Heart Health Articles

Novel Approaches To Metastatic Renal Cell Carcinoma: Autologous Thymocytes Genetically Retargeted Against Carbonic Anhydrase IX

May 28, 2017

UroToday - In this letter to the editor, Lamers and colleagues out of the Netherlands describe their initial experience with genetically retargeted autologous lymphocytes directed against carbonic anhydrase IX (CA9). The authors genetically engineered a retrovirus with the single chain antibody-type receptor based on the murine monoclonal antibody G250 which targets CA9. This retrovirus is then used to infect autologous T cells harvested from patients with metastatic renal cell carcinoma (RCC). These cells should then traffic back to tumor which expresses CA9, and trigger antigen specific effector functions such as cytokine production. In turn these cascades of events should trigger tumor cell death.

The authors report in the middle of their ongoing phase I study with this treatment strategy on three patients, all of whom have biopsy proven metastatic RCC that expresses CA9, and have failed systemic interferon therapy. In addition to the autologous lymphocytes, all patients received concurrent subcutaneous interleukin 2 therapy. The authors noted that all patients had a significant elevation in their liver enzymes after infusion of the autologous lymphocytes, which limited the amount that could be infused. Liver biopsy demonstrated a discrete cholangitis, with T-cell infiltration around bile ducts, which are also positive for CA9 expression. In addition, patients demonstrated low level antibodies to the single chain antibody-type receptor for G250.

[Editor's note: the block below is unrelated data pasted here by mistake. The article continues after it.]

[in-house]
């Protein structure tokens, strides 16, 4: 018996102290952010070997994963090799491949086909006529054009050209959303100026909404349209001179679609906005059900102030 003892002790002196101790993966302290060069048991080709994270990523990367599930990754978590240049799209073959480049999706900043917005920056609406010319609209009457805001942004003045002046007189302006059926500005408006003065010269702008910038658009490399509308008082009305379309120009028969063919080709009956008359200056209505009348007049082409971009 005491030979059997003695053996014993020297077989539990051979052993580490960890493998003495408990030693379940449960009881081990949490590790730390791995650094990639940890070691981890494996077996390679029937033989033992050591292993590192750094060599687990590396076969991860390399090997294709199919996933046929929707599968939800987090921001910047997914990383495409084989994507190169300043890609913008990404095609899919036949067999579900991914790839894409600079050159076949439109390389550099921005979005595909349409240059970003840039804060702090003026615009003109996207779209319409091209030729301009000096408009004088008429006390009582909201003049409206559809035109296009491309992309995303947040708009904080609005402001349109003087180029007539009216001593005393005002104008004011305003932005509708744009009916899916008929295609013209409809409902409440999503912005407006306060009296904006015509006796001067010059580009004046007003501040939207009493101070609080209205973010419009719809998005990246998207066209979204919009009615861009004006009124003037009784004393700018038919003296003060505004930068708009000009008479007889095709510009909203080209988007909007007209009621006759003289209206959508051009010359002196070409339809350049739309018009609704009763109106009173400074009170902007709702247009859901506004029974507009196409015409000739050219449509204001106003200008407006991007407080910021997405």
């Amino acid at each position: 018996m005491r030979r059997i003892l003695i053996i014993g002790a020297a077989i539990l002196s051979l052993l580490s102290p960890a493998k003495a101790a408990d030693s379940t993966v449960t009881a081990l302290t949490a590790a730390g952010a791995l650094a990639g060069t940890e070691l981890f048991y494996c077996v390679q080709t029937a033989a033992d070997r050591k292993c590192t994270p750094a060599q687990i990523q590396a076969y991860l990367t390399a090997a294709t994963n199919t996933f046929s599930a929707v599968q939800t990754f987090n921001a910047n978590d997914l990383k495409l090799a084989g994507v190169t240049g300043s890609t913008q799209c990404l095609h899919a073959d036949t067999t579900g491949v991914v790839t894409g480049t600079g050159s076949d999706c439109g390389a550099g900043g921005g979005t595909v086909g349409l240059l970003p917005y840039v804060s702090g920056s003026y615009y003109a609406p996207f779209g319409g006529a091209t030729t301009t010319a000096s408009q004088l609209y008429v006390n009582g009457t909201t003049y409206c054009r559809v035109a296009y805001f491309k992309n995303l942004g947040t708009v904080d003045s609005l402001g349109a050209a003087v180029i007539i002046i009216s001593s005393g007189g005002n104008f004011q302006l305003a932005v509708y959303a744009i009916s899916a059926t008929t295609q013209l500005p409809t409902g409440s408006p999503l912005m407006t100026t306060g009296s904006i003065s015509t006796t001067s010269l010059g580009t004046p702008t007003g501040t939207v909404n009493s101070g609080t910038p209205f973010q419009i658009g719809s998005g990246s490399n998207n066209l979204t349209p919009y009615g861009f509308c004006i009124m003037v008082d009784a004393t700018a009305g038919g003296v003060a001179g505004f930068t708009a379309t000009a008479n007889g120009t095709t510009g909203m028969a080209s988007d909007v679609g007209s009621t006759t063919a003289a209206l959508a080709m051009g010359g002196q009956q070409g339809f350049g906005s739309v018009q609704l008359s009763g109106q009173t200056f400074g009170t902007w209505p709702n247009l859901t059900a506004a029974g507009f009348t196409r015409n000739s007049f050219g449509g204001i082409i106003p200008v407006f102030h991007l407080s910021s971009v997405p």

The authors have subsequently now modified their protocol to include a pre-infusion of G250 antibody prior to the introduction of the genetically engineered autologous lymphocytes. These antibodies can then preferentially saturate CA9 sites in the liver and prevent the cholangitis noted. This experience highlights the fact that there truly are few, if any, tumor specific antigens, and thus targeted therapy against specific molecular species may have significant untoward consequences.

By Christopher G. Wood, M.D.

J Clin Oncol. 24(13): e20-e22, 2006
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